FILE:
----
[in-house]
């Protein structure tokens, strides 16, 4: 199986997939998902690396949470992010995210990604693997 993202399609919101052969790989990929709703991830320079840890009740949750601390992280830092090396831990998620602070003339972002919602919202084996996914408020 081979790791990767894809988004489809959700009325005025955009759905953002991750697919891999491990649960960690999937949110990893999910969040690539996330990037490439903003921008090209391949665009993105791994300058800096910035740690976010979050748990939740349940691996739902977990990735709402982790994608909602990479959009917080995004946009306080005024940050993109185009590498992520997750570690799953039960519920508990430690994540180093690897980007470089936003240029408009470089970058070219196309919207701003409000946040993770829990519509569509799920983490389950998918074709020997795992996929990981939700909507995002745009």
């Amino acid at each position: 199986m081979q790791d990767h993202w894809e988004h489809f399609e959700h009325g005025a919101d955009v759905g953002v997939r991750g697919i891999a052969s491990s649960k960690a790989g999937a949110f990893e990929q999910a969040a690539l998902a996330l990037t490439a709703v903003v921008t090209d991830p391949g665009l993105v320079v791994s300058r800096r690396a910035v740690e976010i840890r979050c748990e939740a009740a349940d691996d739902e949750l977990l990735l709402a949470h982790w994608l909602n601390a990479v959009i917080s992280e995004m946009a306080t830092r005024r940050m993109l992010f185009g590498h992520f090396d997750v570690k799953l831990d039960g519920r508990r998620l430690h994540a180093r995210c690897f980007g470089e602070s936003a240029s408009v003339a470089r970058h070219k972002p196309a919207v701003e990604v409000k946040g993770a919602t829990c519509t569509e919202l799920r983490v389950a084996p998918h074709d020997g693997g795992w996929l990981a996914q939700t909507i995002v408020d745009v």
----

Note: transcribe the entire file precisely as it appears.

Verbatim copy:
[in-house]
């Protein structure tokens, strides 16, 4: 199986997939998902690396949470992010995210990604693997 993202399609919101052969790989990929709703991830320079840890009740949750601390992280830092090396831990998620602070003339972002919602919202084996996914408020 081979790791990767894809988004489809959700009325005025955009759905953002991750697919891999491990649960960690999937949110990893999910969040690539996330990037490439903003921008090209391949665009993105791994300058800096910035740690976010979050748990939740349940691996739902977990990735709402982790994608909602990479959009917080995004946009306080005024940050993109185009590498992520997750570690799953039960519920508990430690994540180093690897980007470089936003240029408009470089970058070219196309919207701003409000946040993770829990519509569509799920983490389950998918074709020997795992996929990981939700909507995002745009």
């Amino acid at each position: 199986m081979q790791d990767h993202w894809e988004h489809f399609e959700h009325g005025a919101d955009v759905g953002v997939r991750g697919i891999a052969s491990s649960k960690a790989g999937a949110f990893e990929q999910a969040a690539l998902a996330l990037t490439a709703v903003v921008t090209d991830p391949g665009l993105v320079v791994s300058r800096r690396a910035v740690e976010i840890r979050c748990e939740a009740a349940d691996d739902e949750l977990l990735l709402a949470h982790w994608l909602n601390a990479v959009i917080s992280e995004m946009a306080t830092r005024r940050m993109l992010f185009g590498h992520f090396d997750v570690k799953l831990d039960g519920r508990r998620l430690h994540a180093r995210c690897f980007g470089e602070s936003a240029s408009v003339a470089r970058h070219k972002p196309a919207v701003e990604v409000k946040g993770a919602t829990c519509t569509e919202l799920r983490v389950a084996p998918h074709d020997g693997g795992w996929l990981a996914q939700t909507i995002v408020d745009v």